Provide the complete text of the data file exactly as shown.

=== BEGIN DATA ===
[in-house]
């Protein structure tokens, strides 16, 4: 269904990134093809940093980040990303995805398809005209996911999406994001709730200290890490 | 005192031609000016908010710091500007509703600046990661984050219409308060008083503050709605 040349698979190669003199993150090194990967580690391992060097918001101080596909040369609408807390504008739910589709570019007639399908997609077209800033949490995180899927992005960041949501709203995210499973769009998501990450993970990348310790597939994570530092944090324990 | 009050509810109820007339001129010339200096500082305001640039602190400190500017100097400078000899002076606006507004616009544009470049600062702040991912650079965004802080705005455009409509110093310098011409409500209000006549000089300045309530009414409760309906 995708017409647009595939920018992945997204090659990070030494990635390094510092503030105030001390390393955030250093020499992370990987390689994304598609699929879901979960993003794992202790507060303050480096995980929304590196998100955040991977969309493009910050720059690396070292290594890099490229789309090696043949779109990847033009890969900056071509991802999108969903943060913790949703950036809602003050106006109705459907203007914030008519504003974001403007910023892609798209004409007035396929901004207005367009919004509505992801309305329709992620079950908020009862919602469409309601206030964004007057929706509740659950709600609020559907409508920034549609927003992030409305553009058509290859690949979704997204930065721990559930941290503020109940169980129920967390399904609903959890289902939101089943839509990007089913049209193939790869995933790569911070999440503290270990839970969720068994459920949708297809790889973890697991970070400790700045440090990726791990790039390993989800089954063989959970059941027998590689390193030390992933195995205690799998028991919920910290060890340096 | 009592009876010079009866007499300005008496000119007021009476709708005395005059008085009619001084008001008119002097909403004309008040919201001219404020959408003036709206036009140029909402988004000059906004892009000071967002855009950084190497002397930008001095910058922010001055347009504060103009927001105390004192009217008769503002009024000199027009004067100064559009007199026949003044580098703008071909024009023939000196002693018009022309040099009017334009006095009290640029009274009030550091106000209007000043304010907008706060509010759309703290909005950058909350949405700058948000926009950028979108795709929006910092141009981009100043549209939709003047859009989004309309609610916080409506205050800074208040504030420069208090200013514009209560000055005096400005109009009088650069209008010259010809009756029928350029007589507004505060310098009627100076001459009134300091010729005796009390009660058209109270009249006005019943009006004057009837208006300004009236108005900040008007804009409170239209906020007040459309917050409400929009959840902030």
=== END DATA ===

[in-house]
């Protein structure tokens, strides 16, 4: 269904990134093809940093980040990303995805398809005209996911999406994001709730200290890490 | 005192031609000016908010710091500007509703600046990661984050219409308060008083503050709605 040349698979190669003199993150090194990967580690391992060097918001101080596909040369609408807390504008739910589709570019007639399908997609077209800033949490995180899927992005960041949501709203995210499973769009998501990450993970990348310790597939994570530092944090324990 | 009050509810109820007339001129010339200096500082305001640039602190400190500017100097400078000899002076606006507004616009544009470049600062702040991912650079965004802080705005455009409509110093310098011409409500209000006549000089300045309530009414409760309906 995708017409647009595939920018992945997204090659990070030494990635390094510092503030105030001390390393955030250093020499992370990987390689994304598609699929879901979960993003794992202790507060303050480096995980929304590196998100955040991977969309493009910050720059690396070292290594890099490229789309090696043949779109990847033009890969900056071509991802999108969903943060913790949703950036809602003050106006109705459907203007914030008519504003974001403007910023892609798209004409007035396929901004207005367009919004509505992801309305329709992620079950908020009862919602469409309601206030964004007057929706509740659950709600609020559907409508920034549609927003992030409305553009058509290859690949979704997204930065721990559930941290503020109940169980129920967390399904609903959890289902939101089943839509990007089913049209193939790869995933790569911070999440503290270990839970969720068994459920949708297809790889973890697991970070400790700045440090990726791990790039390993989800089954063989959970059941027998590689390193030390992933195995205690799998028991919920910290060890340096 | 009592009876010079009866007499300005008496000119007021009476709708005395005059008085009619001084008001008119002097909403004309008040919201001219404020959408003036709206036009140029909402988004000059906004892009000071967002855009950084190497002397930008001095910058922010001055347009504060103009927001105390004192009217008769503002009024000199027009004067100064559009007199026949003044580098703008071909024009023939000196002693018009022309040099009017334009006095009290640029009274009030550091106000209007000043304010907008706060509010759309703290909005950058909350949405700058948000926009950028979108795709929006910092141009981009100043549209939709003047859009989004309309609610916080409506205050800074208040504030420069208090200013514009209560000055005096400005109009009088650069209008010259010809009756029928350029007589507004505060310098009627100076001459009134300091010729005796009390009660058209109270009249006005019943009006004057009837208006300004009236108005900040008007804009409170239209906020007040459309917050409400929009959840902030």